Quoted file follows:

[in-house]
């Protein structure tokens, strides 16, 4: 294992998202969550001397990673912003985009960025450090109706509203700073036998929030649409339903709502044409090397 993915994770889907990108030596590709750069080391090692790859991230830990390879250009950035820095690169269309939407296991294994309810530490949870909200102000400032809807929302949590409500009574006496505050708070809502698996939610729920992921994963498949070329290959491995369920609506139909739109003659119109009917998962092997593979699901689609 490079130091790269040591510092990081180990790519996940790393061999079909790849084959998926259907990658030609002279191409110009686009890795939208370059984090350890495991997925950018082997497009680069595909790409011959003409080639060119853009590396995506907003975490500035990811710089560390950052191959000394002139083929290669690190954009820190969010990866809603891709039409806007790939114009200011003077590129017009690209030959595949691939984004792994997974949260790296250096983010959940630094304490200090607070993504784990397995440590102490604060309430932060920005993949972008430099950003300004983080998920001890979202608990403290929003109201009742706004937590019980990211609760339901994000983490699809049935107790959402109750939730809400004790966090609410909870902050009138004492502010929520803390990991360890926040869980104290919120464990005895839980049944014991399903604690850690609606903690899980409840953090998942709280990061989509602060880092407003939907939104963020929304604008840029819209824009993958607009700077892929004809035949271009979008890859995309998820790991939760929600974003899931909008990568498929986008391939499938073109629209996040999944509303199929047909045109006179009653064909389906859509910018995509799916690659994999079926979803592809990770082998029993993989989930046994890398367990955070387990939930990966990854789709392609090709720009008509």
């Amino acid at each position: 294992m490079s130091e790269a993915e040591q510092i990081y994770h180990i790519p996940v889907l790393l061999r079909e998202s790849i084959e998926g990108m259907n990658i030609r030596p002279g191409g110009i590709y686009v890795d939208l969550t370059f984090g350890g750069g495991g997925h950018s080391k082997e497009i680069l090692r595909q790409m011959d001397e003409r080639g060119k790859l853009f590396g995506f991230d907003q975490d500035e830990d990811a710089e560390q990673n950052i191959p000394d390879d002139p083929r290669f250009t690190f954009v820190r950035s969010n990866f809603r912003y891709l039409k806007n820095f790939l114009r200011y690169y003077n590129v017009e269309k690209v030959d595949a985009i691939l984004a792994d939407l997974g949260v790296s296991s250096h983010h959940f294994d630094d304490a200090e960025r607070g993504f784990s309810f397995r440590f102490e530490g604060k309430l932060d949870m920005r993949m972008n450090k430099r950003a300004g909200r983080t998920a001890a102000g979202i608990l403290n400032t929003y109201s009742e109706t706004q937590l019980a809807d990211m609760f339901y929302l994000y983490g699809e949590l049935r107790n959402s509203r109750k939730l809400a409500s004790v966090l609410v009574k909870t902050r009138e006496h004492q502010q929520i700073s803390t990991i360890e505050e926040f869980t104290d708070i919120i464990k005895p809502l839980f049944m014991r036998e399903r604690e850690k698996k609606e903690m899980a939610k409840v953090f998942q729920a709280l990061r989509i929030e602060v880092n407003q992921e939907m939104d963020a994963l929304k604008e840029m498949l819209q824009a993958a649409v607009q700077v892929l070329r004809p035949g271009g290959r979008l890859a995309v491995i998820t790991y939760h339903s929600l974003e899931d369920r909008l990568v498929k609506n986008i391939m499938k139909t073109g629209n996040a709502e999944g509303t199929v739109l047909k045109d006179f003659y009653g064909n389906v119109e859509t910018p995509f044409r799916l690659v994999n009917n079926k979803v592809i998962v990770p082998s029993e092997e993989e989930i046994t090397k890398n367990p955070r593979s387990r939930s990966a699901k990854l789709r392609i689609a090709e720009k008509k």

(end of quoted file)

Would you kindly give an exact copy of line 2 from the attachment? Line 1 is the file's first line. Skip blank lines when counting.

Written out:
């Protein structure tokens, strides 16, 4: 294992998202969550001397990673912003985009960025450090109706509203700073036998929030649409339903709502044409090397 993915994770889907990108030596590709750069080391090692790859991230830990390879250009950035820095690169269309939407296991294994309810530490949870909200102000400032809807929302949590409500009574006496505050708070809502698996939610729920992921994963498949070329290959491995369920609506139909739109003659119109009917998962092997593979699901689609 490079130091790269040591510092990081180990790519996940790393061999079909790849084959998926259907990658030609002279191409110009686009890795939208370059984090350890495991997925950018082997497009680069595909790409011959003409080639060119853009590396995506907003975490500035990811710089560390950052191959000394002139083929290669690190954009820190969010990866809603891709039409806007790939114009200011003077590129017009690209030959595949691939984004792994997974949260790296250096983010959940630094304490200090607070993504784990397995440590102490604060309430932060920005993949972008430099950003300004983080998920001890979202608990403290929003109201009742706004937590019980990211609760339901994000983490699809049935107790959402109750939730809400004790966090609410909870902050009138004492502010929520803390990991360890926040869980104290919120464990005895839980049944014991399903604690850690609606903690899980409840953090998942709280990061989509602060880092407003939907939104963020929304604008840029819209824009993958607009700077892929004809035949271009979008890859995309998820790991939760929600974003899931909008990568498929986008391939499938073109629209996040999944509303199929047909045109006179009653064909389906859509910018995509799916690659994999079926979803592809990770082998029993993989989930046994890398367990955070387990939930990966990854789709392609090709720009008509």